Schizophrenia at a young age deserves investigation because of the greater severity and burden of illness on individuals and health care than its adult onset. For this study, we included both childhood-onset schizophrenia and early-onset schizophrenia. We used the common term "childhood and adolescent-onset schizophrenia (CAOS)" for either type. This systematic review provides an overview of the clinical use, efficacy, and safety of clozapine treatment in managing CAOS.
We conducted a systematic literature search in PubMed, Embase, and PsycINFO databases. We searched for randomized controlled trials (RCTs), open-label studies (OLSs), review articles, meta-analytic and observational studies. Our literature search resulted in 1242 search results. After the title, abstract, and full article review, 18 studies qualified (double-blind RCTs n = 4; OLS n = 4; observational studies n = 7; case reports n = 3).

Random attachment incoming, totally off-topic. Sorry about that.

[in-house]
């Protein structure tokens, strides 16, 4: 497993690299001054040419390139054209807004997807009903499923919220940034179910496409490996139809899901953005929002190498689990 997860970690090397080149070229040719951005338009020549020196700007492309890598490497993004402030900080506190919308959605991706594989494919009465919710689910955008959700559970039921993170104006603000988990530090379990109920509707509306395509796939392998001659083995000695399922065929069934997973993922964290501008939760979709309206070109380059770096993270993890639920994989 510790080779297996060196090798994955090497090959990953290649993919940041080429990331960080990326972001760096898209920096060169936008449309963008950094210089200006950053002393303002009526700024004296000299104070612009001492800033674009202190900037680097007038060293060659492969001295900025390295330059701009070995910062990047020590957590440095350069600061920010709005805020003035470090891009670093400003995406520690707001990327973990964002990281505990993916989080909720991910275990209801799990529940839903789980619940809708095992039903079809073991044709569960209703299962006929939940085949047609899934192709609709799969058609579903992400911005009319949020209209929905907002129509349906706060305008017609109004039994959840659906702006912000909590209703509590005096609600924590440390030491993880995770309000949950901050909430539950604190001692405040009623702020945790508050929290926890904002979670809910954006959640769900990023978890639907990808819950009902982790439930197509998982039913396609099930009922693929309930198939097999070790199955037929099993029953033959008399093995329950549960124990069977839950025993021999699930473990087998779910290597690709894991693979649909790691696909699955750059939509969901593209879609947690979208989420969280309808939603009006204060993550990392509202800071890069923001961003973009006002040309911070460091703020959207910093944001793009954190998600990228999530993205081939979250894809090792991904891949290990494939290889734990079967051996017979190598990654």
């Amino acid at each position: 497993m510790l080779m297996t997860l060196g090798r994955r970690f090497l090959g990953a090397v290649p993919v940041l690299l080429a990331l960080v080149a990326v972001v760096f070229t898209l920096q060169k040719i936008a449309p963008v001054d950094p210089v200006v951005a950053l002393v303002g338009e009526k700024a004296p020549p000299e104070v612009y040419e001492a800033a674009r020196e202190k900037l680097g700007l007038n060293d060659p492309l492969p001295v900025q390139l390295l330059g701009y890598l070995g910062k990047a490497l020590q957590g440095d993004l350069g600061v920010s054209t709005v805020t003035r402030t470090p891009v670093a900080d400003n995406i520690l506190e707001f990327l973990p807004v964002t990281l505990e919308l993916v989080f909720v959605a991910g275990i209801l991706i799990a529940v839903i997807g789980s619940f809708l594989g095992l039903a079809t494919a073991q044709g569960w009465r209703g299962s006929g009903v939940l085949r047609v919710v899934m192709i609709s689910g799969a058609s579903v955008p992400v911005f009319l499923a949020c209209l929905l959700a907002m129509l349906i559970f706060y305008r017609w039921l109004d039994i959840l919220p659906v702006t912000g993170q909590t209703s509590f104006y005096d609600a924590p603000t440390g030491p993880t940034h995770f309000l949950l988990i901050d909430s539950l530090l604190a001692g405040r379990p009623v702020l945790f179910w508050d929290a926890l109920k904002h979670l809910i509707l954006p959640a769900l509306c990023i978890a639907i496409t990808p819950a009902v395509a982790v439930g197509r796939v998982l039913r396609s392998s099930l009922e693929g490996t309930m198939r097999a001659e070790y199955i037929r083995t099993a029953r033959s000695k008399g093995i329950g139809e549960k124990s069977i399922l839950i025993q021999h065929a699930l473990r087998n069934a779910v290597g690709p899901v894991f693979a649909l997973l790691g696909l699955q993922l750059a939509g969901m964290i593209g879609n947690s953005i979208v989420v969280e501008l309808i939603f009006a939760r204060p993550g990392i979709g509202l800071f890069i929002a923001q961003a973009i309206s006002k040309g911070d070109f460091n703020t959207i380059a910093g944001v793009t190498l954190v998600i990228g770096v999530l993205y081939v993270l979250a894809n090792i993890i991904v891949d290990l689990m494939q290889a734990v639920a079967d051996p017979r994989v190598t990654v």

Clozapine use in CAOS was generally well tolerated and not associated with any fatalities. Clozapine use in the short term (6 weeks) and long term (2-9 years) was superior in efficacy than other antipsychotics in CAOS management. Improvement in overall symptoms was maintained during long-term follow-up over the years in OLSs. Clozapine appeared to have a favorable clinical response and shorter hospital stays. Sedation and hypersalivation were commonly reported (90%), constipation was next in frequency (13%-50%). Neutropenia was seen in 6%-15% of cases and agranulocytosis (<0.1%). Although weight gain was common (up to 64%), followed by metabolic changes (8%-22%), treatment-onset diabetes was less frequent (<6%). Akathisia, tachycardia, and blood pressure changes were less commonly seen.
Limited studies indicate that clozapine is a safe and efficacious option for CAOS management. We need large-scale and well-designed long-term RCTs for the use of clozapine in the management of CAOS.
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